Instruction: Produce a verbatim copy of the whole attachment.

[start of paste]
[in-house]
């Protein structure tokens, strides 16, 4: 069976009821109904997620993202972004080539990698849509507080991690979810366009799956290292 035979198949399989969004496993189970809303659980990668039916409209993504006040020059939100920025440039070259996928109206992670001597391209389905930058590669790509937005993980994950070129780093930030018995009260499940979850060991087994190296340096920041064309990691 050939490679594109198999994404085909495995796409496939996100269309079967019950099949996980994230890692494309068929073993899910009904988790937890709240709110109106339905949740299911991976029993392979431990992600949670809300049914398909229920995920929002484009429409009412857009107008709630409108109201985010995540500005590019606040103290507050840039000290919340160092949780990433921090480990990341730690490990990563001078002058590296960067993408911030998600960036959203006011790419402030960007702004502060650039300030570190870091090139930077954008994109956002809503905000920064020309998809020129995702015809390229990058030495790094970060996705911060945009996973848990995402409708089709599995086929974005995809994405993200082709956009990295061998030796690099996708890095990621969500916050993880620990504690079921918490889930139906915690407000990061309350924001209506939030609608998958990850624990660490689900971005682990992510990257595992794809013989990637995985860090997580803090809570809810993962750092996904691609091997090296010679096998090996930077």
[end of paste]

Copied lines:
[in-house]
């Protein structure tokens, strides 16, 4: 069976009821109904997620993202972004080539990698849509507080991690979810366009799956290292 035979198949399989969004496993189970809303659980990668039916409209993504006040020059939100920025440039070259996928109206992670001597391209389905930058590669790509937005993980994950070129780093930030018995009260499940979850060991087994190296340096920041064309990691 050939490679594109198999994404085909495995796409496939996100269309079967019950099949996980994230890692494309068929073993899910009904988790937890709240709110109106339905949740299911991976029993392979431990992600949670809300049914398909229920995920929002484009429409009412857009107008709630409108109201985010995540500005590019606040103290507050840039000290919340160092949780990433921090480990990341730690490990990563001078002058590296960067993408911030998600960036959203006011790419402030960007702004502060650039300030570190870091090139930077954008994109956002809503905000920064020309998809020129995702015809390229990058030495790094970060996705911060945009996973848990995402409708089709599995086929974005995809994405993200082709956009990295061998030796690099996708890095990621969500916050993880620990504690079921918490889930139906915690407000990061309350924001209506939030609608998958990850624990660490689900971005682990992510990257595992794809013989990637995985860090997580803090809570809810993962750092996904691609091997090296010679096998090996930077």